by Anna Bratulic
Sometimes you have to give up your nationality in order to win. That's the case with model United Nations debates. At a recent competition in Chicago, Chad Burkhart, of the Concordia Model UN club, represented Singapore.
"Some of the marks are for role-playing," said Burkhart, a fourth-year Political Science major who is interested in a career in international relations. "I stop being a Canadian at that point, and I become a Singaporean."
The Chicago conference simulated the World Health Organization (WHO), one of the many agencies of the UN. The main topics on the agenda were reproductive issues, and communicable diseases and immunization.
Model UN clubs are part of student life in many universities around the world. Participation gives members the opportunity to learn about other countries and world politics, and to sharpen their debating and negotiating skills. As they "represent" other countries in simulated UN conferences, they debate issues the way a real diplomat would.
"You have to research not only the issues at hand, but how your country voted in the past on these issues," Burkhart said. Members do not simply argue, they formulate resolutions, too. This requires a through understanding of their country's interests.
Myriam Cobo agreed. "If you make a mistake, then your whole country makes a mistake," she said with a laugh. While the conferences can be tense -- think Russia/Chechnya, Israel/Palestine, India/Pakistan -- and delegates can get desperate for some statistics to bolster their arguments, in the end, it's all make-believe.
"You realize the fun of being a student because you have an opportunity to escape real life," Cobo said. "Here, you can be someone else and people respect you." Cobo is studying French and English literature, but she's really hooked on the model UN club. "It's like a drug. I'm serious -- I feel like I have an addiction."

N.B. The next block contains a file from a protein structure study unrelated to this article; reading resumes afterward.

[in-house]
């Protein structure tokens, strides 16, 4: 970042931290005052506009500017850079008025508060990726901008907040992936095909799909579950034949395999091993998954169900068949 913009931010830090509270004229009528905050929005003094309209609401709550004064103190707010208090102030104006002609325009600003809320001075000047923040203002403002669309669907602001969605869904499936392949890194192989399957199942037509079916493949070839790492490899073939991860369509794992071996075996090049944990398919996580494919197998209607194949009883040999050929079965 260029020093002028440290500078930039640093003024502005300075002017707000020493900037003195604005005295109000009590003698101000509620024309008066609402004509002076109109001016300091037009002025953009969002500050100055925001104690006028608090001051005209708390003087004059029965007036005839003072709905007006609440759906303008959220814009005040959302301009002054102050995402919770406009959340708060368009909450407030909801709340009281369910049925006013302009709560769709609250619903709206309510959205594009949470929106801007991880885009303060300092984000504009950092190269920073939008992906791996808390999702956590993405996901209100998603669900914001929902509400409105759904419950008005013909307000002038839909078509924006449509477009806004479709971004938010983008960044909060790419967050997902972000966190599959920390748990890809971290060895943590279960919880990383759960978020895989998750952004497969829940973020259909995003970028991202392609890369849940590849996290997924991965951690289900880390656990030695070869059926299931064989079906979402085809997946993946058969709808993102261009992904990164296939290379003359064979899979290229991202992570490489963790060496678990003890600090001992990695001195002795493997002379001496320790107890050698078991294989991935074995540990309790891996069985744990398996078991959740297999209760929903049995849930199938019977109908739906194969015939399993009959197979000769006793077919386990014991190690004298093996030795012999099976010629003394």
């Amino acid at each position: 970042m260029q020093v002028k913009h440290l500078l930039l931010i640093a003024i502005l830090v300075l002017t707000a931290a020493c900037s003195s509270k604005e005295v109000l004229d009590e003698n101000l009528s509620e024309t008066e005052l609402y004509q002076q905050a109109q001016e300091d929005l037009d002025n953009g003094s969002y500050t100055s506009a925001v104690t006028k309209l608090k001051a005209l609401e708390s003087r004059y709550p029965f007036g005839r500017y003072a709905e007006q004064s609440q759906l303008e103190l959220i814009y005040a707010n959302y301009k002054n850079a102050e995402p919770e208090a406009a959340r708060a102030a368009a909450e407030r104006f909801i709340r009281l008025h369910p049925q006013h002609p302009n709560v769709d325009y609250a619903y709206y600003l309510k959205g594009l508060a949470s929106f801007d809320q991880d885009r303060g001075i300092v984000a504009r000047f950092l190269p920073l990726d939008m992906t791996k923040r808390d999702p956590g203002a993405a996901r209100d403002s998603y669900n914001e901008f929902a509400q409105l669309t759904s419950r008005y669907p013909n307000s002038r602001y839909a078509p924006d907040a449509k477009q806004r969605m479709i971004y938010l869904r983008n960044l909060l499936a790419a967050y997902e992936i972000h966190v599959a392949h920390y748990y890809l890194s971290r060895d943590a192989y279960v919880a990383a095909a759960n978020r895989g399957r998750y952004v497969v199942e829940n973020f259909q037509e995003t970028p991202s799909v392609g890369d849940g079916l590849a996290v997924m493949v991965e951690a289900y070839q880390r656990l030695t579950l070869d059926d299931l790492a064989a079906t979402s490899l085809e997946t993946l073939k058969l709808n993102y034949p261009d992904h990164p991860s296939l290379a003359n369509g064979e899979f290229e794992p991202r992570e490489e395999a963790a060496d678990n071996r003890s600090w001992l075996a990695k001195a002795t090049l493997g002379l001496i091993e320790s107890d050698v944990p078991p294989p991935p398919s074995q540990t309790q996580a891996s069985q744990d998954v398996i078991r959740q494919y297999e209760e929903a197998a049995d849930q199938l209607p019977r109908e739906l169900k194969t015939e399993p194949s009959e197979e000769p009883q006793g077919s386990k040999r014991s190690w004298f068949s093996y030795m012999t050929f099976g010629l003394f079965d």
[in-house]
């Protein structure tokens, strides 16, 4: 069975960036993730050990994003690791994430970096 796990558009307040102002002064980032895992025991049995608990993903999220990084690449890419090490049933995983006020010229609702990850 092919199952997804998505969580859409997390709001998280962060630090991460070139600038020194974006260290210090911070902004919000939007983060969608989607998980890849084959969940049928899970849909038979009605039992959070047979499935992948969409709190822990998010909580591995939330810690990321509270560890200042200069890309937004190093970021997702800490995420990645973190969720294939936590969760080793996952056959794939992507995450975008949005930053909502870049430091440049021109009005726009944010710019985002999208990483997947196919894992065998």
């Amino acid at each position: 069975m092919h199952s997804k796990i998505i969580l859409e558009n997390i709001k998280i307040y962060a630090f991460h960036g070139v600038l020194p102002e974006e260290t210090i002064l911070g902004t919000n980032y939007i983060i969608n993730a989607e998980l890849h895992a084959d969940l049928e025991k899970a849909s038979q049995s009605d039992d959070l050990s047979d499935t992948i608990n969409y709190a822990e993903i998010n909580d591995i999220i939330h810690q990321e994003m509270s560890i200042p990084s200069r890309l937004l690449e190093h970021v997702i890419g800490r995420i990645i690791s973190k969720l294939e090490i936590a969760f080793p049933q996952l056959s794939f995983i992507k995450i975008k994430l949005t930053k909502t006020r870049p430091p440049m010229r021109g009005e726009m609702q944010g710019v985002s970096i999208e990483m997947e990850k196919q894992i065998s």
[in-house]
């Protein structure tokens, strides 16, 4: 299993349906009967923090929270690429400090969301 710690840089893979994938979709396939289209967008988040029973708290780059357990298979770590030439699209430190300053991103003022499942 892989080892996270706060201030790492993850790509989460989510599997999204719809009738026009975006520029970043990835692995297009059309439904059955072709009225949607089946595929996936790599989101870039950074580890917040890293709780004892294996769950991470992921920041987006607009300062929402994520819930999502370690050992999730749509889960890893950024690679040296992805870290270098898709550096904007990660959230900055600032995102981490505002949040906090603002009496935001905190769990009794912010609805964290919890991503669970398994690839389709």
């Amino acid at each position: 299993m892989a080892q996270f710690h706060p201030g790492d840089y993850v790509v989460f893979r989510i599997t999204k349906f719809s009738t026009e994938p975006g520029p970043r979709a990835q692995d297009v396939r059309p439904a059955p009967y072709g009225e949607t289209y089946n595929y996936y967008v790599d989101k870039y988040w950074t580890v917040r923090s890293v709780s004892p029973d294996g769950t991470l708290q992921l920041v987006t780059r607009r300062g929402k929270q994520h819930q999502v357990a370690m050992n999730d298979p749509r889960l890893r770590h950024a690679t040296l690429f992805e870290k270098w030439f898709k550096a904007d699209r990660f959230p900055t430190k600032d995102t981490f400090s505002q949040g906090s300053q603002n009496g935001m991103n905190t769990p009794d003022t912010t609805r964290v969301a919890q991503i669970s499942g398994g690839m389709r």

The club received six awards at the last conference at the National Collegiate Security Conference in Washington D.C., and earned accolades for the performance of some of its individual members. They out-performed more established universities like McGill and Princeton. Harvard University and the University of Virginia have invited the Concordia team to attend future conferences held at their campuses.
Concordia's Model UN club has about 40 members this year. The students pay most of their own travelling and accommodation expenses, which limits the number of delegates who can travel any distance, such as to an upcoming conference to be held in Greece. A recent Gazette article about the club's tiny budget quipped: "Like its UN model, club has cash woes." The club's fundraising committee is now looking for financial support in the private sector.
Concordia students interested in joining should attend the weekly meetings on Fridays from 1-3 p.m. in the Henry F. Hall Building. Students must show up at 80 per cent of the meetings to become members -- they take attendance.
To make a donation to the group's activities, or to join them, please contact the president, Mitchell Belfer, at 933-2063.
The budding diplomats of the Model UN Club meet to plan for their next competition.